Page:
SPECIALIZING IN FACIAL PLASTIC AND RECONSTRUCTIVE SURGERY
SPECIALIZING IN FACIAL PLASTIC AND RECONSTRUCTIVE SURGERY
People say that the eyes are the window to the soul. While the eyes can be one of the most prominent and attractive facial features, aging eyelids can create a tired, worn-out appearance. As we get older, the lower eyelids can become heavy with protruding fat pockets as well as excess skin. Additionally, there is often volume loss along the upper cheek and edge of the eye socket that creates a hollowness below the eyelid.
While there are some non-surgical options that can help improve the appearance of the lower eyelid and upper cheek, surgery offers the most comprehensive and effective approach.
Eyelid surgery is commonly performed without general anesthesia which helps make it a very safe procedure with a speedy recovery. Most patients remark that the surgery and healing process was much easier than expected.
The type of incision depends on the nature of the eyelid. If there is extra skin along with muscle or fat, the incision is placed just below the lash line. Just like the upper lid, with careful surgical technique, a well-healed incision is often imperceptible. If there is no skin to be removed, the incision may be placed inside the eyelid, avoiding an external incision. With lower eyelids, it is extremely important to avoid excessive fat removal which can create a hollowed-out appearance.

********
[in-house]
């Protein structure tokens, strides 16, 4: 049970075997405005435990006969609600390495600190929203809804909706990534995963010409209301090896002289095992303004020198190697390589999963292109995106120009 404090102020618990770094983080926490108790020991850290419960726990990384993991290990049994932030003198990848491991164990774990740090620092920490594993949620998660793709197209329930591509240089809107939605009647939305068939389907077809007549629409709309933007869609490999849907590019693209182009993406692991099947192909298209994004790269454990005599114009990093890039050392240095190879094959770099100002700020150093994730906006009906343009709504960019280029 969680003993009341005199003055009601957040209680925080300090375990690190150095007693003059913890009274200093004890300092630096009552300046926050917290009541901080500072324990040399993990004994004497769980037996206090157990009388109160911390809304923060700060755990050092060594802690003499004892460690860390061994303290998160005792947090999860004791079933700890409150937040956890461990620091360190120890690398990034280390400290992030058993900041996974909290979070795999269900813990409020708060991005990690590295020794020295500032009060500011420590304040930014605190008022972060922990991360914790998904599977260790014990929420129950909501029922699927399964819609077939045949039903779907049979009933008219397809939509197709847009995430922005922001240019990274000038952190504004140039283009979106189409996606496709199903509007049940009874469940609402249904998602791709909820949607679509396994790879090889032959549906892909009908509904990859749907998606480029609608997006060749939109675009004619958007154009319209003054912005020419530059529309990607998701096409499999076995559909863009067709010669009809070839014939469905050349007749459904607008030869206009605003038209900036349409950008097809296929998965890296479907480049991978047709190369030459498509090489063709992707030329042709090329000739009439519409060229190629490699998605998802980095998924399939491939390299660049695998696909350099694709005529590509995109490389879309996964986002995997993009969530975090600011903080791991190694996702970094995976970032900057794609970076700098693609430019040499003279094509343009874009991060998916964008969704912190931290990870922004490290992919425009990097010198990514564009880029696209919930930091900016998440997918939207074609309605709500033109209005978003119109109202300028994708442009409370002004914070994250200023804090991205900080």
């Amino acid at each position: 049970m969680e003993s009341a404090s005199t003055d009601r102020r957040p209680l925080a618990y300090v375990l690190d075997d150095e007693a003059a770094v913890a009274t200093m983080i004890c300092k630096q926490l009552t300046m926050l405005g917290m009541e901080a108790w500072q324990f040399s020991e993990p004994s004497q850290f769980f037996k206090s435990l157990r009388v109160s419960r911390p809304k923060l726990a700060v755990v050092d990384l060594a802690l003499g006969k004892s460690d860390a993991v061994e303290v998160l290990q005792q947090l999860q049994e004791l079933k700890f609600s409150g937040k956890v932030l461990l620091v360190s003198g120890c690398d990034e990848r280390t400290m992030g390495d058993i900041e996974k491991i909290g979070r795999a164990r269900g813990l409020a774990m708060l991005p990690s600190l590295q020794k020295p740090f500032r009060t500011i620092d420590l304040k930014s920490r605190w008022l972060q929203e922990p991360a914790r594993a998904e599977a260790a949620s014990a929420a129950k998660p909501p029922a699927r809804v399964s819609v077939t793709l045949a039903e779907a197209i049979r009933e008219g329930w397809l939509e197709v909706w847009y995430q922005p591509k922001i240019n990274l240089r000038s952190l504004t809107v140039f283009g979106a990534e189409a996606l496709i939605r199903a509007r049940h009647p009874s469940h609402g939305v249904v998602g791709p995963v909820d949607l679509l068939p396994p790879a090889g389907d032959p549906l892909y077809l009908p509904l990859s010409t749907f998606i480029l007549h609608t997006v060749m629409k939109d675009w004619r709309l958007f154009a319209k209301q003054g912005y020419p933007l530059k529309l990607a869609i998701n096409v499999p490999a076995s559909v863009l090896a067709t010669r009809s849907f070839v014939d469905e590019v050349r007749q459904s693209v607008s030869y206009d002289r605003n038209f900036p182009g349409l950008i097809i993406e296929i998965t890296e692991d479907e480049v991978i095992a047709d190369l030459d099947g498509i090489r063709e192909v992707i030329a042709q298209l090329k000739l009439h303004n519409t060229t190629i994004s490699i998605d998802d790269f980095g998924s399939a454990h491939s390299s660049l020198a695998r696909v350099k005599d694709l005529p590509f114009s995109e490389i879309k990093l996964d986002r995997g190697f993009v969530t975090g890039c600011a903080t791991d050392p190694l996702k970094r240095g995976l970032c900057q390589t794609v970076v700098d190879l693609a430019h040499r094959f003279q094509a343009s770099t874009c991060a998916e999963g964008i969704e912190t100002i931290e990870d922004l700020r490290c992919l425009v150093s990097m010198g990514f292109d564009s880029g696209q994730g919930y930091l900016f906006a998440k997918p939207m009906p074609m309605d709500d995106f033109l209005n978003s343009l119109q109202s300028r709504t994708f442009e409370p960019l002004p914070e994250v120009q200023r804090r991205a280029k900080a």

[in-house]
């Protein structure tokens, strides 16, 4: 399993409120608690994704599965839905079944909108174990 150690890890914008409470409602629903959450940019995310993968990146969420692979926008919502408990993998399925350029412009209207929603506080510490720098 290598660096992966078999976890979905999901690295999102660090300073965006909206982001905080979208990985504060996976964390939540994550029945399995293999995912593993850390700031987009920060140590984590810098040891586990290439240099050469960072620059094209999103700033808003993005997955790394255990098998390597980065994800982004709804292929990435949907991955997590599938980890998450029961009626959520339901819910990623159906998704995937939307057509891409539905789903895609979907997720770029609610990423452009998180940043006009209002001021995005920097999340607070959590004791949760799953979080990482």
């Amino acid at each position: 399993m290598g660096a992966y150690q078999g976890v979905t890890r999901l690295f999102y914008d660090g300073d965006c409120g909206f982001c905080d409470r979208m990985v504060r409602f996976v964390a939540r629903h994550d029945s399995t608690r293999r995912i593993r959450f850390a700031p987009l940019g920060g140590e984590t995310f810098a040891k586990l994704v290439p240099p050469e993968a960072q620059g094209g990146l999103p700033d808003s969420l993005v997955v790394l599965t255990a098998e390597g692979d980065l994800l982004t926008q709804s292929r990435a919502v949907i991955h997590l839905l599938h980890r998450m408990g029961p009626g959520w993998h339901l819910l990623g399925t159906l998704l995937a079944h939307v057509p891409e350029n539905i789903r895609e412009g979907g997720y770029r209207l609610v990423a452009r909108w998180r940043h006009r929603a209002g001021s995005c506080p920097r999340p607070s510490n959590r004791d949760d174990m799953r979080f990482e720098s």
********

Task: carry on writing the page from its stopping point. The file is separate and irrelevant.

In many patients, Dr. Vipond will transfer their own eyelid fat to help camouflage prominent eyelid grooves and create a more youthful lower eyelid and cheek. Proper evaluation in the office is essential to choose the best procedure. For patients with deep tear troughs and protruding fat, fat re-positioning where the excess fat is moved into the tear trough may be the best option to preserve volume in the face and help to refresh the appearance.
While lower eyelid surgery can be relatively straightforward, it is extremely important to avoid any stretching of the lower lid. Dr. Vipond uses several techniques to help support the lower lid after surgery to avoid a “turned down” eyelid.
While Lower Blepharoplasty can turn back the clock on aging lower eyelids, unfortunately, the aging process will continue. Sometimes non-invasive methods may help, but often another surgery may be the best option. Dr. Vipond is well-experienced in performing secondary, or revision, eyelids surgeries to correct or improve the results from earlier operations. A careful approach and meticulous planning can help restore a natural youthful beauty to features affected by age and surgical trauma.